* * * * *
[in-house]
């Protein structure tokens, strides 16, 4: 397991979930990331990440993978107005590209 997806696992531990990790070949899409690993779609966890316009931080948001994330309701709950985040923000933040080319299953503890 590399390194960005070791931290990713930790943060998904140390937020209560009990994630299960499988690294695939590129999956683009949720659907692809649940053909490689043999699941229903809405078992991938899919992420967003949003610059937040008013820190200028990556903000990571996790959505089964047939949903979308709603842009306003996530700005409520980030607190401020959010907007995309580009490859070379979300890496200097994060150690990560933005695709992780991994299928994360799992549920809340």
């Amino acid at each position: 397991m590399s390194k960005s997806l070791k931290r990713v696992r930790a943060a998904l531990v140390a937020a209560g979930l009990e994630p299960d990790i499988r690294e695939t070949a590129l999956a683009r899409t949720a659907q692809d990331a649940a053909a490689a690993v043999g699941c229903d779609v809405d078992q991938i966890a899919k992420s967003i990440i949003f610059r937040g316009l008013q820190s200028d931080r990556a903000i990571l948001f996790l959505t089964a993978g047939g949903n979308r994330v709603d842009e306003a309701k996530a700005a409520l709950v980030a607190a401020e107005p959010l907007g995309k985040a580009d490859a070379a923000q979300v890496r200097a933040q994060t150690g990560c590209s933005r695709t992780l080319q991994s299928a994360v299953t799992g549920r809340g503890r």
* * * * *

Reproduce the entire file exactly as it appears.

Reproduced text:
[in-house]
């Protein structure tokens, strides 16, 4: 397991979930990331990440993978107005590209 997806696992531990990790070949899409690993779609966890316009931080948001994330309701709950985040923000933040080319299953503890 590399390194960005070791931290990713930790943060998904140390937020209560009990994630299960499988690294695939590129999956683009949720659907692809649940053909490689043999699941229903809405078992991938899919992420967003949003610059937040008013820190200028990556903000990571996790959505089964047939949903979308709603842009306003996530700005409520980030607190401020959010907007995309580009490859070379979300890496200097994060150690990560933005695709992780991994299928994360799992549920809340």
């Amino acid at each position: 397991m590399s390194k960005s997806l070791k931290r990713v696992r930790a943060a998904l531990v140390a937020a209560g979930l009990e994630p299960d990790i499988r690294e695939t070949a590129l999956a683009r899409t949720a659907q692809d990331a649940a053909a490689a690993v043999g699941c229903d779609v809405d078992q991938i966890a899919k992420s967003i990440i949003f610059r937040g316009l008013q820190s200028d931080r990556a903000i990571l948001f996790l959505t089964a993978g047939g949903n979308r994330v709603d842009e306003a309701k996530a700005a409520l709950v980030a607190a401020e107005p959010l907007g995309k985040a580009d490859a070379a923000q979300v890496r200097a933040q994060t150690g990560c590209s933005r695709t992780l080319q991994s299928a994360v299953t799992g549920r809340g503890r």